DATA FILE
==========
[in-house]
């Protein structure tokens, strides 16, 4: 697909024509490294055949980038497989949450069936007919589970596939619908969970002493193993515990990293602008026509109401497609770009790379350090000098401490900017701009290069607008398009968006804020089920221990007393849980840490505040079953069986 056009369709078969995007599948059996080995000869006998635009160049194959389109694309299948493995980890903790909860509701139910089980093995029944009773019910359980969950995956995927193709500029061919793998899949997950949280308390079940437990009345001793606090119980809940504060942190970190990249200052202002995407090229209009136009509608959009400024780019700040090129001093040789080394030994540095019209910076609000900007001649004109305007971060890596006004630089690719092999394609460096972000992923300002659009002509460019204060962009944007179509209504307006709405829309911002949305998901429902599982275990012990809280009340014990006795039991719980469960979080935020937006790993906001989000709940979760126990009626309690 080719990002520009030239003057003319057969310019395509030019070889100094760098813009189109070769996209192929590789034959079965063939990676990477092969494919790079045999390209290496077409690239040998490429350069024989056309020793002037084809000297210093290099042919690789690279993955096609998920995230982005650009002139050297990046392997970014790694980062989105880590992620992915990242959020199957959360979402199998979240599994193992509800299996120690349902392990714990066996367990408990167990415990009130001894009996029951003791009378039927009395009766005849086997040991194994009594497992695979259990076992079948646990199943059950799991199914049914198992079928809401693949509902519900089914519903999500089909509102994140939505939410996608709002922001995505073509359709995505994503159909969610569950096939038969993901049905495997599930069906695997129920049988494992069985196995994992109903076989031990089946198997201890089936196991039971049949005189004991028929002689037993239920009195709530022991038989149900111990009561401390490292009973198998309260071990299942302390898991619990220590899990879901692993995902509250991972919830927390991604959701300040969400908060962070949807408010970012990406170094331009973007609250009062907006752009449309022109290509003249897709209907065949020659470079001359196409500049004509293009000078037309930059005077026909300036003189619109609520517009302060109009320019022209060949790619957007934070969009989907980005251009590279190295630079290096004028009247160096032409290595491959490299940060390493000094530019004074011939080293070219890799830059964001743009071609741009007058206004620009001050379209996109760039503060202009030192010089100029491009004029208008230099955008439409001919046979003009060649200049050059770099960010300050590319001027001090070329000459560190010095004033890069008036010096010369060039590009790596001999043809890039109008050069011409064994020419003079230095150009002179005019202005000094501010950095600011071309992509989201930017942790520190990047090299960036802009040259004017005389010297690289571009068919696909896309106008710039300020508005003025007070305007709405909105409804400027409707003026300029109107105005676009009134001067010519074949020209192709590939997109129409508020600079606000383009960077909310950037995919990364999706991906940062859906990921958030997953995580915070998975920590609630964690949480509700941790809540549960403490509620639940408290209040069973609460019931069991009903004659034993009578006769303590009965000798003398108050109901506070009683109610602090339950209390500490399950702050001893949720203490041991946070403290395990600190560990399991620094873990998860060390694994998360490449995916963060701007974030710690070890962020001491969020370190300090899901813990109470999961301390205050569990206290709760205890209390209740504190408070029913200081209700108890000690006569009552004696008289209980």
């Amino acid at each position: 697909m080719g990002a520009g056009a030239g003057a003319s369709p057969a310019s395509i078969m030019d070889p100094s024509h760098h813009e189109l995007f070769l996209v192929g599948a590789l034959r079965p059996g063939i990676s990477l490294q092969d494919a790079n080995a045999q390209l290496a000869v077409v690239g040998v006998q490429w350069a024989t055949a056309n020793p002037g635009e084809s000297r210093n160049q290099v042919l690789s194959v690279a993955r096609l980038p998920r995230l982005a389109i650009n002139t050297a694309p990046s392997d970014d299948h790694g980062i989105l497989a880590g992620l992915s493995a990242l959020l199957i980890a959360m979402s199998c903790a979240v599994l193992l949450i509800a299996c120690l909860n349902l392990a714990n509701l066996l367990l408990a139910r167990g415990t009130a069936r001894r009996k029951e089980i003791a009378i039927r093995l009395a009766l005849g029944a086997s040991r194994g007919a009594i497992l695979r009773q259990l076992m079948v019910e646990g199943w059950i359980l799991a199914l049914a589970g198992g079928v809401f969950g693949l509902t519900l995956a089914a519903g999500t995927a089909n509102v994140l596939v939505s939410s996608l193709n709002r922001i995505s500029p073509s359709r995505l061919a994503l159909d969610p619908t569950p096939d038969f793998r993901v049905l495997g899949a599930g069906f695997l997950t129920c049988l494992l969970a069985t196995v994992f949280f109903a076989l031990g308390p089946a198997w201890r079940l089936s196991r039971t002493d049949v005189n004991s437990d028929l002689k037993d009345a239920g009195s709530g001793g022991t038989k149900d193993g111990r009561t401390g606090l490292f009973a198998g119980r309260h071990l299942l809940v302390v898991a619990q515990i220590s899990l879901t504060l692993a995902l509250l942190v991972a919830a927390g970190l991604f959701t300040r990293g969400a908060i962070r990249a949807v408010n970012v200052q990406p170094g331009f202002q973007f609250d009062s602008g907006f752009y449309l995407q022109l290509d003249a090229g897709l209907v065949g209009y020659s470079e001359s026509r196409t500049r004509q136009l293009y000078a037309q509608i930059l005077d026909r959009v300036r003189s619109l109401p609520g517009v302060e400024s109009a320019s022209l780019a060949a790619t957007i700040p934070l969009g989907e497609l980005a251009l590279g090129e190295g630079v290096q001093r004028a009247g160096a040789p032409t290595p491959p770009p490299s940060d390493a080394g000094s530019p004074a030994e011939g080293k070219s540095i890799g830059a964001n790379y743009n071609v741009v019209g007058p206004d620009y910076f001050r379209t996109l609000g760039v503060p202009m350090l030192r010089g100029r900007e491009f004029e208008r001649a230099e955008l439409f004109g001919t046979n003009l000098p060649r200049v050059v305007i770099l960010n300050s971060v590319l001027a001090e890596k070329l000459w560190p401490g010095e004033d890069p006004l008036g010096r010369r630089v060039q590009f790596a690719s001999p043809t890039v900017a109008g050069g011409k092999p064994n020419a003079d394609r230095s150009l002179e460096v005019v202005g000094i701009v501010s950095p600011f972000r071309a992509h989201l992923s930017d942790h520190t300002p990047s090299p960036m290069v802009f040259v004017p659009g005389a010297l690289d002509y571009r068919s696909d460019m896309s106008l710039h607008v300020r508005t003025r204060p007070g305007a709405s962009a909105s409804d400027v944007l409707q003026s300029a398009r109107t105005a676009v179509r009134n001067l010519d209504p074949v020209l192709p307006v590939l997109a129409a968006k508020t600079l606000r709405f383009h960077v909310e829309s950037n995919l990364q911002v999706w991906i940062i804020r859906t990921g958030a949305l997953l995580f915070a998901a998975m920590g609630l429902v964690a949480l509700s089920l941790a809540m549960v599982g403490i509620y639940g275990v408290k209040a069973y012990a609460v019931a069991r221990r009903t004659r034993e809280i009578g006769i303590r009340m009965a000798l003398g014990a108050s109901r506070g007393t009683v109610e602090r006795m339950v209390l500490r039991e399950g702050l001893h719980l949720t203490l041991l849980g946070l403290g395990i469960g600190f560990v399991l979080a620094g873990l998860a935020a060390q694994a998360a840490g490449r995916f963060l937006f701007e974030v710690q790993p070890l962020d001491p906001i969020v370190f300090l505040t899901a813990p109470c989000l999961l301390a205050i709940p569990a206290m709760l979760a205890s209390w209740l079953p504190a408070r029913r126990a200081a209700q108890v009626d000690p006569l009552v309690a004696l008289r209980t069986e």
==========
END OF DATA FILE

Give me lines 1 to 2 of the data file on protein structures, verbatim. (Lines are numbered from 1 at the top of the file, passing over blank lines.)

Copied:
[in-house]
């Protein structure tokens, strides 16, 4: 697909024509490294055949980038497989949450069936007919589970596939619908969970002493193993515990990293602008026509109401497609770009790379350090000098401490900017701009290069607008398009968006804020089920221990007393849980840490505040079953069986 056009369709078969995007599948059996080995000869006998635009160049194959389109694309299948493995980890903790909860509701139910089980093995029944009773019910359980969950995956995927193709500029061919793998899949997950949280308390079940437990009345001793606090119980809940504060942190970190990249200052202002995407090229209009136009509608959009400024780019700040090129001093040789080394030994540095019209910076609000900007001649004109305007971060890596006004630089690719092999394609460096972000992923300002659009002509460019204060962009944007179509209504307006709405829309911002949305998901429902599982275990012990809280009340014990006795039991719980469960979080935020937006790993906001989000709940979760126990009626309690 080719990002520009030239003057003319057969310019395509030019070889100094760098813009189109070769996209192929590789034959079965063939990676990477092969494919790079045999390209290496077409690239040998490429350069024989056309020793002037084809000297210093290099042919690789690279993955096609998920995230982005650009002139050297990046392997970014790694980062989105880590992620992915990242959020199957959360979402199998979240599994193992509800299996120690349902392990714990066996367990408990167990415990009130001894009996029951003791009378039927009395009766005849086997040991194994009594497992695979259990076992079948646990199943059950799991199914049914198992079928809401693949509902519900089914519903999500089909509102994140939505939410996608709002922001995505073509359709995505994503159909969610569950096939038969993901049905495997599930069906695997129920049988494992069985196995994992109903076989031990089946198997201890089936196991039971049949005189004991028929002689037993239920009195709530022991038989149900111990009561401390490292009973198998309260071990299942302390898991619990220590899990879901692993995902509250991972919830927390991604959701300040969400908060962070949807408010970012990406170094331009973007609250009062907006752009449309022109290509003249897709209907065949020659470079001359196409500049004509293009000078037309930059005077026909300036003189619109609520517009302060109009320019022209060949790619957007934070969009989907980005251009590279190295630079290096004028009247160096032409290595491959490299940060390493000094530019004074011939080293070219890799830059964001743009071609741009007058206004620009001050379209996109760039503060202009030192010089100029491009004029208008230099955008439409001919046979003009060649200049050059770099960010300050590319001027001090070329000459560190010095004033890069008036010096010369060039590009790596001999043809890039109008050069011409064994020419003079230095150009002179005019202005000094501010950095600011071309992509989201930017942790520190990047090299960036802009040259004017005389010297690289571009068919696909896309106008710039300020508005003025007070305007709405909105409804400027409707003026300029109107105005676009009134001067010519074949020209192709590939997109129409508020600079606000383009960077909310950037995919990364999706991906940062859906990921958030997953995580915070998975920590609630964690949480509700941790809540549960403490509620639940408290209040069973609460019931069991009903004659034993009578006769303590009965000798003398108050109901506070009683109610602090339950209390500490399950702050001893949720203490041991946070403290395990600190560990399991620094873990998860060390694994998360490449995916963060701007974030710690070890962020001491969020370190300090899901813990109470999961301390205050569990206290709760205890209390209740504190408070029913200081209700108890000690006569009552004696008289209980």